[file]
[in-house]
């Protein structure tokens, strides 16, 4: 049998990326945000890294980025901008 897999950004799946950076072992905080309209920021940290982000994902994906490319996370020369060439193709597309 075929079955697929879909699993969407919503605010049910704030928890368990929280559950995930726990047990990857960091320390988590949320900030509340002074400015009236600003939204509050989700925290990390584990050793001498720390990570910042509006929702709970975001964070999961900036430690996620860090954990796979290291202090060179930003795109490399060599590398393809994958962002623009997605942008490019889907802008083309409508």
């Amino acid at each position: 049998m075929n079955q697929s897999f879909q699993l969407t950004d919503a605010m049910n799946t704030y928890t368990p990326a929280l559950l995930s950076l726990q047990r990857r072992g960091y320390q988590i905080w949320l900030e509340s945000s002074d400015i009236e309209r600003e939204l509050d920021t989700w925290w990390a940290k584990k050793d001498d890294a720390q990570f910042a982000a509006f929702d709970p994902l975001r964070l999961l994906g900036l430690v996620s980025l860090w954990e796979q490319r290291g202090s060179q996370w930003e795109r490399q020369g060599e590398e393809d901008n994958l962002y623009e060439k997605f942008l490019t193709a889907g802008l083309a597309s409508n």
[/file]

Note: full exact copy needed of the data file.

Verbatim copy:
[in-house]
């Protein structure tokens, strides 16, 4: 049998990326945000890294980025901008 897999950004799946950076072992905080309209920021940290982000994902994906490319996370020369060439193709597309 075929079955697929879909699993969407919503605010049910704030928890368990929280559950995930726990047990990857960091320390988590949320900030509340002074400015009236600003939204509050989700925290990390584990050793001498720390990570910042509006929702709970975001964070999961900036430690996620860090954990796979290291202090060179930003795109490399060599590398393809994958962002623009997605942008490019889907802008083309409508």
């Amino acid at each position: 049998m075929n079955q697929s897999f879909q699993l969407t950004d919503a605010m049910n799946t704030y928890t368990p990326a929280l559950l995930s950076l726990q047990r990857r072992g960091y320390q988590i905080w949320l900030e509340s945000s002074d400015i009236e309209r600003e939204l509050d920021t989700w925290w990390a940290k584990k050793d001498d890294a720390q990570f910042a982000a509006f929702d709970p994902l975001r964070l999961l994906g900036l430690v996620s980025l860090w954990e796979q490319r290291g202090s060179q996370w930003e795109r490399q020369g060599e590398e393809d901008n994958l962002y623009e060439k997605f942008l490019t193709a889907g802008l083309a597309s409508n």